Stretching the field far enough to score would require a stretch of red-zone wizardry this coach has not shown.
There is only one possible explanation for the Vikings' offensive futility under Brad Childress: invisible fencing.
You know those collars you put on your dog, so if the mutt wanders beyond the confines of your yard a small shock sends Spot yelping home?
Apparently, Vikings opponents have surreptitiously placed similar sensors into the uniforms of Vikings "skill" position players. Why else would a pro football team treat the end zone like a minefield?
Watching the Vikings in the first half of their first preseason game, you could lull yourself into being impressed. Tarvaris Jackson completed eight of 11 passes, and didn't come close to throwing an interception. Troy Williamson caught three passes without dropping any.
Bobby Wade, as advertised, turned two short passes into catch-and-run first downs. Rookie Adrian Peterson ran hard and didn't get hurt. And the Vikings' first-team offense produced seven first downs without committing a turnover.
For a team basing its hope on young skill position players and the evolution of Childress' paleolithic offense, this was all good news, as long as you didn't make the silly mistake of looking at the scoreboard.
It told the real story of the night, and offered proof of invisible fencing. The first-team offense, while playing one-third of the game (just more than 20 minutes), scored three points. Extrapolated, the efficient, zero-turnover performance would produce nine points a game.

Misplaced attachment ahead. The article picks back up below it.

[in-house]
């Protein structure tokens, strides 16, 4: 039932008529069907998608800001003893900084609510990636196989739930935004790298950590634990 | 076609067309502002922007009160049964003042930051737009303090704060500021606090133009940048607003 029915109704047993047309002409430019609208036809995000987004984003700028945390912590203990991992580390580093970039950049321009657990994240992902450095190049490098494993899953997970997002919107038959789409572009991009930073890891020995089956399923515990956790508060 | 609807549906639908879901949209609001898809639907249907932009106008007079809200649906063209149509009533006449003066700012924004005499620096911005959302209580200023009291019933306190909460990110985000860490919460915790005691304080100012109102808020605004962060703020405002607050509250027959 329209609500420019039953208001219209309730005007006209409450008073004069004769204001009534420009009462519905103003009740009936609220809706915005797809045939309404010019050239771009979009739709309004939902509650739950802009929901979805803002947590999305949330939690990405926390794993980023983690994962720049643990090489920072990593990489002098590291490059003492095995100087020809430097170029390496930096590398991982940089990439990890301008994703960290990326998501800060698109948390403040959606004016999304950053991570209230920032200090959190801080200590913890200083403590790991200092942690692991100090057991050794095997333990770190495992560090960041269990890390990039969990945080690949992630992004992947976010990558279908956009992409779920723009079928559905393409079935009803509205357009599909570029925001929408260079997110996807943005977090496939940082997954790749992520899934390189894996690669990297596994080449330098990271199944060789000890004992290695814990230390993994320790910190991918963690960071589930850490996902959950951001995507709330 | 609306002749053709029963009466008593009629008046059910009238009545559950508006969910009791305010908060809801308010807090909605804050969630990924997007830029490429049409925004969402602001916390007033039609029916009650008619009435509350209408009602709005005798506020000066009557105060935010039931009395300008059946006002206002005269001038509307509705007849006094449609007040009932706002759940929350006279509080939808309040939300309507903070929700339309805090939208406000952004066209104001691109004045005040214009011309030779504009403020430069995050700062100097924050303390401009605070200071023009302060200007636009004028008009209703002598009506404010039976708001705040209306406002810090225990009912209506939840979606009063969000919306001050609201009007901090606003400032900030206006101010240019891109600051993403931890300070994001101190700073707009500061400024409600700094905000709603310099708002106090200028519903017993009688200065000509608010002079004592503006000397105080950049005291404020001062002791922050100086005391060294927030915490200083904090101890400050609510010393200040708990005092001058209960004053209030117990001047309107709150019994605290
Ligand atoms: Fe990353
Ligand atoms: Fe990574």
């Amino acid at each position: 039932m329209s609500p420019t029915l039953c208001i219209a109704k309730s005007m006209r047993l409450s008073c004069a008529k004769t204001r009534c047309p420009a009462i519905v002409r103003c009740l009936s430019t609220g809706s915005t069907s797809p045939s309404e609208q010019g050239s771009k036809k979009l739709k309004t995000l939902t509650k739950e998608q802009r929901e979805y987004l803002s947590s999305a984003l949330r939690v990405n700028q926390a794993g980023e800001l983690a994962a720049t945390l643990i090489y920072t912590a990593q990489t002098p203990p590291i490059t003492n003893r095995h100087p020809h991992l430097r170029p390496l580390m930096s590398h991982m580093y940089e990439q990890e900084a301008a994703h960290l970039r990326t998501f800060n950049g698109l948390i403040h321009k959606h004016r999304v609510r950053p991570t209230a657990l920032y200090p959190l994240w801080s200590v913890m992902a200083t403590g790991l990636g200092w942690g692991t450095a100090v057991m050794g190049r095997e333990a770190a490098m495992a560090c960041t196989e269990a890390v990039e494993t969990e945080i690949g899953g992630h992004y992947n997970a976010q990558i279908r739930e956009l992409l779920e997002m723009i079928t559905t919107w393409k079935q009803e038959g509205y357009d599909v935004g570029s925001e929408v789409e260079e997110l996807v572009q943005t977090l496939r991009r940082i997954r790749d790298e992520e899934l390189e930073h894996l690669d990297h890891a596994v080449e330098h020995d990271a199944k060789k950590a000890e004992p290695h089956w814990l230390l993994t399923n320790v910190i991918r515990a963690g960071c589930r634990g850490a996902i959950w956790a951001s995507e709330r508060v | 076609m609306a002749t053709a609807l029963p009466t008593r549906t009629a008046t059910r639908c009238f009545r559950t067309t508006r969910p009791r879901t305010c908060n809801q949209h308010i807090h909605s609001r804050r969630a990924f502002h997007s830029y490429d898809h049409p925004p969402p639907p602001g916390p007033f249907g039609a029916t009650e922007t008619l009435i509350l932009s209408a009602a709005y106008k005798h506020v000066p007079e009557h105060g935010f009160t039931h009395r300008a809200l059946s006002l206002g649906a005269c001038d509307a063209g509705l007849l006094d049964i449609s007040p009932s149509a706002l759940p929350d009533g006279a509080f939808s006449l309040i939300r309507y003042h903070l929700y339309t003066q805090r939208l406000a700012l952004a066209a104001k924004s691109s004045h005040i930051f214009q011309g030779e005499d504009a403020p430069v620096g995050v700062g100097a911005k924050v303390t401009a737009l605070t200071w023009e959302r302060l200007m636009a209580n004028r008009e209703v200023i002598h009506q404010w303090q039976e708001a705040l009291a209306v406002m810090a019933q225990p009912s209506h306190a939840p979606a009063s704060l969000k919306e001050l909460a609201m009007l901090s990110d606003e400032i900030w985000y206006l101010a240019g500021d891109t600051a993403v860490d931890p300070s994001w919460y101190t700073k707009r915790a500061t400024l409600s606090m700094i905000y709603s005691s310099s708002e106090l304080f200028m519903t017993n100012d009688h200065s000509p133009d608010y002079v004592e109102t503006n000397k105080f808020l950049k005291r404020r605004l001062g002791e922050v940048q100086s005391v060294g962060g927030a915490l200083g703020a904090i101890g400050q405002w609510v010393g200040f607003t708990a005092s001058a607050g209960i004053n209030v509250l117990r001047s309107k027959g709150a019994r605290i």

Friday, the Vikings' lone field goal was their lone offensive highlight. Their only touchdown, in a 13-10 loss to St. Louis, came on Dontarrious Thomas' interception return.
This is how far our standards have fallen for the once-celebrated, historically explosive, perpetually innovative Purple offense: Anything surpassing incompetence can make you feel a little giddy.
"We did some good things," Jackson said earnestly.
"I think the quarterback [Jackson] was solid," Childress said.
Last year, with such veterans as Brad Johnson, Jermaine Wiggins, Travis Taylor and Marcus Robinson manning the passing game, the Vikings set team records for fewest first downs and touchdown passes. We assume they couldn't complete passes in the end zone, but, to be fair to the players, they rarely tried.
Childress and his offense are trying to remedy those failings while force-feeding Jackson and Peterson into the lineup.
Preseason games are generally meaningless, but the Vikings do find themselves in an unprecedented situation this summer: For once they need to win hearts and minds in August to ensure sellouts in September.
If Jackson and Peterson can inspire hope, the Vikings � like the new-look Timberwolves � can sell the promise of their young players even if they fail to make a quantum leap in the standings.
If Jackson looks overmatched and Peterson is anything less than the next Robert Smith, then the records for offensive futility the Vikings set last year could be in danger.
While Jackson avoided the kinds of killing mistakes that can land a young quarterback on the bench, the passive approach of Childress' offense continued to evoke images of Nick Punto taking a called third strike.
We all remember last year's pattern: Run left with Chester Taylor, run left again, holding penalty, run left, short pass to Mewelde Moore, punt.
So Friday night, the Vikings took the opening kickoff and ran left with Chester Taylor ... and lost 4 yards.
We're not making that up. We just wish we were.
Jim Souhan can be heard Sundays from 10 a.m.-noon on AM-1500 KSTP. email@example.com